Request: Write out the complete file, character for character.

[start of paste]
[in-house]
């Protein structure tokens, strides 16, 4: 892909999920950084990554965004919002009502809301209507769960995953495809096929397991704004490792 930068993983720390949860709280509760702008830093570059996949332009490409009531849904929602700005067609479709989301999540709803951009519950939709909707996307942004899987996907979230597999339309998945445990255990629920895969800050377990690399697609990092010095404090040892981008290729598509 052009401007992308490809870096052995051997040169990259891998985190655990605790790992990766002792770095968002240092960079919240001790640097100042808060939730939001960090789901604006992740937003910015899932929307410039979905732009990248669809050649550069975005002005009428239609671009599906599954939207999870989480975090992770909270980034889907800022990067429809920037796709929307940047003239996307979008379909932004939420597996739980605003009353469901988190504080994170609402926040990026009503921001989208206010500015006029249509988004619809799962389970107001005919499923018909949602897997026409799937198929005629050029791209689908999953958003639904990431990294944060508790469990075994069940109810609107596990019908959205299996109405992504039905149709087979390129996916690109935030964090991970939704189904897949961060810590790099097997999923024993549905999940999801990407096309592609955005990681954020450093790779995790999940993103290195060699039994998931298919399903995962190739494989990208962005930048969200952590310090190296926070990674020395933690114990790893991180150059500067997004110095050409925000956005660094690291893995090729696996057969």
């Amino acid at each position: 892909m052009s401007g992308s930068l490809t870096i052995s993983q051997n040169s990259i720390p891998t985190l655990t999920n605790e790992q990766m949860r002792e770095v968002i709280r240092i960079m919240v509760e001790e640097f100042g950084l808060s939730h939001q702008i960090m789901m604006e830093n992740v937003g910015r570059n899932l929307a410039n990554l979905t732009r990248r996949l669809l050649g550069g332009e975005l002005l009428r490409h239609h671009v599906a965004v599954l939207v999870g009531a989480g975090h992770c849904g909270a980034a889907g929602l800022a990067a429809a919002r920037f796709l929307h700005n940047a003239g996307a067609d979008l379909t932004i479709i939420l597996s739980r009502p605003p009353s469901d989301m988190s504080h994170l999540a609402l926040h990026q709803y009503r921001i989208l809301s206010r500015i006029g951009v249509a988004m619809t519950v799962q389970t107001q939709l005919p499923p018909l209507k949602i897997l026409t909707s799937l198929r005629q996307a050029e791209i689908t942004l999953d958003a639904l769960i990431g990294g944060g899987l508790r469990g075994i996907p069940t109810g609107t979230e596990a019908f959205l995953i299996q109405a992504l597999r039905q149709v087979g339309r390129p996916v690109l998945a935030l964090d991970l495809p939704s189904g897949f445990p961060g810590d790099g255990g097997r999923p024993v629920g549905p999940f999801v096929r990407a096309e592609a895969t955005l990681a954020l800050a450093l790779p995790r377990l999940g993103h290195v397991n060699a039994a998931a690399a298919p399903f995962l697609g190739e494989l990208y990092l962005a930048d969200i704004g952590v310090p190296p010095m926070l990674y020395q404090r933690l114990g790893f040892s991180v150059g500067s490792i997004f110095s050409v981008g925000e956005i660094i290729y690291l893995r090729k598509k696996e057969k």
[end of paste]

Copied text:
[in-house]
């Protein structure tokens, strides 16, 4: 892909999920950084990554965004919002009502809301209507769960995953495809096929397991704004490792 930068993983720390949860709280509760702008830093570059996949332009490409009531849904929602700005067609479709989301999540709803951009519950939709909707996307942004899987996907979230597999339309998945445990255990629920895969800050377990690399697609990092010095404090040892981008290729598509 052009401007992308490809870096052995051997040169990259891998985190655990605790790992990766002792770095968002240092960079919240001790640097100042808060939730939001960090789901604006992740937003910015899932929307410039979905732009990248669809050649550069975005002005009428239609671009599906599954939207999870989480975090992770909270980034889907800022990067429809920037796709929307940047003239996307979008379909932004939420597996739980605003009353469901988190504080994170609402926040990026009503921001989208206010500015006029249509988004619809799962389970107001005919499923018909949602897997026409799937198929005629050029791209689908999953958003639904990431990294944060508790469990075994069940109810609107596990019908959205299996109405992504039905149709087979390129996916690109935030964090991970939704189904897949961060810590790099097997999923024993549905999940999801990407096309592609955005990681954020450093790779995790999940993103290195060699039994998931298919399903995962190739494989990208962005930048969200952590310090190296926070990674020395933690114990790893991180150059500067997004110095050409925000956005660094690291893995090729696996057969």
């Amino acid at each position: 892909m052009s401007g992308s930068l490809t870096i052995s993983q051997n040169s990259i720390p891998t985190l655990t999920n605790e790992q990766m949860r002792e770095v968002i709280r240092i960079m919240v509760e001790e640097f100042g950084l808060s939730h939001q702008i960090m789901m604006e830093n992740v937003g910015r570059n899932l929307a410039n990554l979905t732009r990248r996949l669809l050649g550069g332009e975005l002005l009428r490409h239609h671009v599906a965004v599954l939207v999870g009531a989480g975090h992770c849904g909270a980034a889907g929602l800022a990067a429809a919002r920037f796709l929307h700005n940047a003239g996307a067609d979008l379909t932004i479709i939420l597996s739980r009502p605003p009353s469901d989301m988190s504080h994170l999540a609402l926040h990026q709803y009503r921001i989208l809301s206010r500015i006029g951009v249509a988004m619809t519950v799962q389970t107001q939709l005919p499923p018909l209507k949602i897997l026409t909707s799937l198929r005629q996307a050029e791209i689908t942004l999953d958003a639904l769960i990431g990294g944060g899987l508790r469990g075994i996907p069940t109810g609107t979230e596990a019908f959205l995953i299996q109405a992504l597999r039905q149709v087979g339309r390129p996916v690109l998945a935030l964090d991970l495809p939704s189904g897949f445990p961060g810590d790099g255990g097997r999923p024993v629920g549905p999940f999801v096929r990407a096309e592609a895969t955005l990681a954020l800050a450093l790779p995790r377990l999940g993103h290195v397991n060699a039994a998931a690399a298919p399903f995962l697609g190739e494989l990208y990092l962005a930048d969200i704004g952590v310090p190296p010095m926070l990674y020395q404090r933690l114990g790893f040892s991180v150059g500067s490792i997004f110095s050409v981008g925000e956005i660094i290729y690291l893995r090729k598509k696996e057969k």